(END VIDEOTAPE)

FOREMAN: Here's a rule of politics. Americans always rate their own representative higher than Congress as a whole, but even there, almost four in 10 people we polled want to throw out their own lawmaker.

And that, Wolf, is big news. And that's an all-time record, too.

BLITZER: We're going to be discussing a lot more on this later.

Thanks very much, Tom Foreman.

And this note to our viewers. You can join Tom for "THIS WEEK AT WAR." That airs Saturday nights 7:00 p.m. Eastern, replays Sunday afternoons, 1:00 p.m. Eastern, right after "LATE EDITION."

Jack Cafferty has got the day off. He and "The Cafferty File" will be back on Monday.

Coming up, with all that anger at Congress, could Hillary Clinton be making matters worse? She's beating out other potential hopefuls for what a lot of people consider to be a notorious honor.

Also coming up, your tax bill. We're going to tell you what House Democrats are now trying to do to help middle class Americans escape from a creeping, creeping tax.

And coming up next, the new call to give modern-day GIs the kind of benefits handed to World War II veterans. Senator Jim Webb tells us why he thinks Washington has missed the boat.

Stay with us. You're in THE SITUATION ROOM.

(COMMERCIAL BREAK)

BLITZER: While Congress remains at odds over how and when to withdraw U.S. troops from Iraq, there is growing concern about what will happen to military men and women once they return home and hang up their uniforms.

(BEGIN VIDEOTAPE)

BLITZER: And joining us now from Capitol Hill, the Democratic senator Jim Webb of the Commonwealth of Virginia.

Senator Webb, thanks for coming in.

SEN. JIM WEBB (D), VIRGINIA: Good to be with you.

BLITZER: Sunday is Veterans Day, and a study came out only yesterday. It's a national disgrace -- 25 percent of America's homeless people are veterans of the U.S. military.

How is that possible in this great country of ours?

WEBB: Well, some veterans have difficulties transitioning, but the most important thing that I see is that we need at this point in our history to show affirmatively that we respect veterans' service. On the one hand, we have people saying over and over again this is the new -- greatest generation. And on the other -- and this an issue that I care a lot about -- we haven't been treating them when they leave the military in the same way we did people who came back from World War II.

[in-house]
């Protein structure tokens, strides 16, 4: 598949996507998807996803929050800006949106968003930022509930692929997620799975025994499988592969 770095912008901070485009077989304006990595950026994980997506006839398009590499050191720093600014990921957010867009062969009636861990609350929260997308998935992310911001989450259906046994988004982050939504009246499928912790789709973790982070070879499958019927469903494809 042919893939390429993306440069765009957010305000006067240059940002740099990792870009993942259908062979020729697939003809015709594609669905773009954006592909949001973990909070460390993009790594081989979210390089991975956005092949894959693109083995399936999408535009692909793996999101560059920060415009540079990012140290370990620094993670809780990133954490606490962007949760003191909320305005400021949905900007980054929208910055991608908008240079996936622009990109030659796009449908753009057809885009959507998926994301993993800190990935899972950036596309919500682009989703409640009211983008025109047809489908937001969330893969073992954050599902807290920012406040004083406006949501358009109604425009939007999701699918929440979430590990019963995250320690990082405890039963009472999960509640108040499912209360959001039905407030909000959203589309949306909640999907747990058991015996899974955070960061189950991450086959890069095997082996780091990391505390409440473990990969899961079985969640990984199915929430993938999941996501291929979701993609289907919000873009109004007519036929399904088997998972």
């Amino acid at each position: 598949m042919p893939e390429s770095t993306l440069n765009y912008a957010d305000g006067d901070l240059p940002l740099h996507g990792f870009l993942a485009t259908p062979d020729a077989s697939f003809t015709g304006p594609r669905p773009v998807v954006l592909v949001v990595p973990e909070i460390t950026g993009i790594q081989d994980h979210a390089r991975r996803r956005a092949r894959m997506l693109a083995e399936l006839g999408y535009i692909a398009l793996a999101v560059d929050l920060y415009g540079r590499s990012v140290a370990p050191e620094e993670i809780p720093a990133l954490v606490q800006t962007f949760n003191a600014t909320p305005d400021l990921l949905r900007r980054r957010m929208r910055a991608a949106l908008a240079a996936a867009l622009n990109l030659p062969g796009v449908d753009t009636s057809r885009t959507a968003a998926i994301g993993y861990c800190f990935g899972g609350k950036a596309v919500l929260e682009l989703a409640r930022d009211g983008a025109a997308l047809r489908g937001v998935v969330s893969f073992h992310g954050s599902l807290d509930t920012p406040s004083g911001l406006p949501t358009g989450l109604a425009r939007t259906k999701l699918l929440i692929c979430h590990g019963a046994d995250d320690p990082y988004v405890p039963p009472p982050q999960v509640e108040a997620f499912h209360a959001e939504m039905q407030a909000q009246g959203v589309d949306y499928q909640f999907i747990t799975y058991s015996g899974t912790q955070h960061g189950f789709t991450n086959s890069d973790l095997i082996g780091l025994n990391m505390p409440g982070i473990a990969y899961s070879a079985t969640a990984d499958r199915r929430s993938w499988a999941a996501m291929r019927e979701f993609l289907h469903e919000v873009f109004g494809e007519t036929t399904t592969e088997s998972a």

I introduced a bill my first day in office to give the post-9/11 veterans, the people who had gone to Iraq and Afghanistan, the same type of benefits that the World War II veterans gone. When they came back from World War II, they got all their tuition paid for, they got their books bought, they got a monthly stipend, and it was a measurable sign from the country that they respected.

BLITZER: And it was an enormous bonanza for the veterans coming home from World War II, as you and Senator Chuck Hagel and other veterans document in "The New York Times" today.

What's -- but what's the problem? Why isn't this happening?

WEBB: Well, I think, first of all, inside the military, in this volunteer system, there's more focus on the career force then there is on the people who are getting out. There are a lot of people who go into the military who don't look at it as a career route. They do it because of family traditions, love of country, all these other reasons. They're not getting taken care of by the military.

And the second thing is, a lot of people, I think, just missed the boat on how important this educational benefit is as a readjustment benefit. We had Senator Dole in front of the veterans committee a couple weeks ago. I asked him about his experience with the World War II GI bill.

He said in his view, the World War II GI bill was the most important piece of legislation that our country has ever passed when it came to fairness among our citizens. And for every dollar that was spent on the World War II GI bill, we got $7 back in terms of tax revenues because these people were able to become successful.

BLITZER: You voted against that resolution that would declare the Iranian Revolutionary Guard a terrorist organization. A bunch of other Democrats, including the Democratic presidential frontrunner, Hillary Clinton, voted in favor with the Republicans on that resolution.

Why were you right and they were wrong?

WEBB: Well, I think if you look at the Democrats or the people that voted against the resolution -- and they were not only Democrats -- but the top six leaders on the Senate Foreign Relations Committee, two Republicans and four Democrats, all voted against the resolution. It's an entirely different step when you move forward and say that an actual entity of a foreign government is a terrorist organization, with all the implications of what that means in the war against terror.

Senator Clinton did vote in favor of the amendment, but then she also cosponsored my amendment, which would require the administration to come to the Congress if it's going to begin a new type of war against Iran. So we need to calm the region down.

I think Senator Hagel made a very important speech yesterday about a different approach on these issues. And hopefully we can get some consensus here for the good of the country rather than for one party or the other.

BLITZER: So is Hillary Clinton trying to have it both ways?

WEBB: I think, you know, there is some consistency in the way that she presents the argument. For me, I -- you know, I believe that my vote was responsible. I did it after a great deal of consideration of what that actual term means, a "foreign terrorist organization."